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A reliable energy supply has meanwhile become an important location factor for many companies. While power failures and voltage fluctuations were among the most important parameters of supply quality in the past, voltage transients and voltage harmonics are becoming more and more important. This is mainly due to the increasing number of non-linear loads and many decentralized renewable energy sources.
In order to guarantee uniform standards for electrical energy supply in Europe, the minimum requirements for voltage quality are defined in a European standard. This is EN 50160, which is entitled "Voltage Characteristics in Public Distribution Systems".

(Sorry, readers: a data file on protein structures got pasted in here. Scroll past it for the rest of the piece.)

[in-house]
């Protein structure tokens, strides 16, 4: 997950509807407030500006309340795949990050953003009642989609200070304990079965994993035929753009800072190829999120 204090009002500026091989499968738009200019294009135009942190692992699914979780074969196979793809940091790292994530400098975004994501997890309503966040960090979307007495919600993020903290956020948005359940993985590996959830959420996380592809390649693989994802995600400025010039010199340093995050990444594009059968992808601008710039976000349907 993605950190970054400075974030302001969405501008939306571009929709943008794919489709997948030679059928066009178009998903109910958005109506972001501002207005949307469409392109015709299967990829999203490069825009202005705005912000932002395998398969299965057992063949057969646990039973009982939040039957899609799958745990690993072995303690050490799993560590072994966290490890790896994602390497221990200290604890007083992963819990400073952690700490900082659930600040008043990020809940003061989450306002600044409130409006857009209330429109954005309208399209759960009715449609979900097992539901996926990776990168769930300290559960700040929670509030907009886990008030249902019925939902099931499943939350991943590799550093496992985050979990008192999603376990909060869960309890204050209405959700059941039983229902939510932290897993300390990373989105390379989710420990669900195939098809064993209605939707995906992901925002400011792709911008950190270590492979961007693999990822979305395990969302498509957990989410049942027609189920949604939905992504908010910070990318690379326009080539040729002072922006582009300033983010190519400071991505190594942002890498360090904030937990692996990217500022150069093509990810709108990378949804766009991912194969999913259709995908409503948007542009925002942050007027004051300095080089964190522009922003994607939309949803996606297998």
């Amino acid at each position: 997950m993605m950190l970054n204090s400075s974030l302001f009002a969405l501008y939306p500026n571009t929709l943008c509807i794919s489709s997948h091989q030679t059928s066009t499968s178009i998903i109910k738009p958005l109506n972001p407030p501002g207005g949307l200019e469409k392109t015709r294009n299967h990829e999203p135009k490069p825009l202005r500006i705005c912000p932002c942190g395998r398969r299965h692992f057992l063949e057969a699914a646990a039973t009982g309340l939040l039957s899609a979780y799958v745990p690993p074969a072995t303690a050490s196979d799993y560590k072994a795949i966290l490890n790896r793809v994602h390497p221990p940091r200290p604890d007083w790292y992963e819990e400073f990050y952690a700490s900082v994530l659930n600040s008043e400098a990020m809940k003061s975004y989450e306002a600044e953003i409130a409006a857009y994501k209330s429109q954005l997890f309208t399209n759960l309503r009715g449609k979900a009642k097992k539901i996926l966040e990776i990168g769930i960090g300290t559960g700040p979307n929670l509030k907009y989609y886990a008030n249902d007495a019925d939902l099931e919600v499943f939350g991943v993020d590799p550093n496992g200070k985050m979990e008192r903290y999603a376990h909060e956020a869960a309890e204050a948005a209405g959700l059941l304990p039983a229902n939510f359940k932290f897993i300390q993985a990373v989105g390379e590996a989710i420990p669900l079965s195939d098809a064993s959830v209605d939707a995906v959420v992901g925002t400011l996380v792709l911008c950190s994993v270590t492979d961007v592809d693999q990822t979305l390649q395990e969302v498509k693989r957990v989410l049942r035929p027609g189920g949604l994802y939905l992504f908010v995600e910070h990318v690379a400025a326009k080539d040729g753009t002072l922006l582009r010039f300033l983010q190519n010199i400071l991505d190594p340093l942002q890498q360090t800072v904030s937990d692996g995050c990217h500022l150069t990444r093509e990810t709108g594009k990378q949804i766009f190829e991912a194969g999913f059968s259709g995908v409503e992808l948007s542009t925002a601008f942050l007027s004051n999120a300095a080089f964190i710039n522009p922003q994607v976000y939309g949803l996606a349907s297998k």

This standard is to be understood as a product standard for electrical energy and for this reason is also used as a valid product standard in electricity supply contracts. In February 2014 the Federal Court of Justice in Germany made it unequivocally clear that electricity is also subject to the Product Liability Act. The distribution network operator is thus liable for damage to electrical consumers that can be traced back to poor voltage quality on the part of the distribution network operator. For this reason, many measuring device manufacturers now offer measuring devices that prepare automated quality reports in accordance with EN 50160. Digital billing meters are also increasingly offering power quality functions in accordance with EN 50160. While the measuring devices can process the voltage directly in the low voltage range, we rely on voltage transformers or voltage sensors in the medium voltage range. The voltage quality is usually measured on older already existing systems. However, the built-in voltage transformers usually do not give any indication of the transmission behavior at higher frequencies on the rating plate. The devices are only specified for the 50 Hz fundamental frequency of the network. However, measurements according to EN 50160 require a frequency range of up to 2 kHz. We want to investigate the question of whether the existing devices are suitable for measurements up to 2 kHz.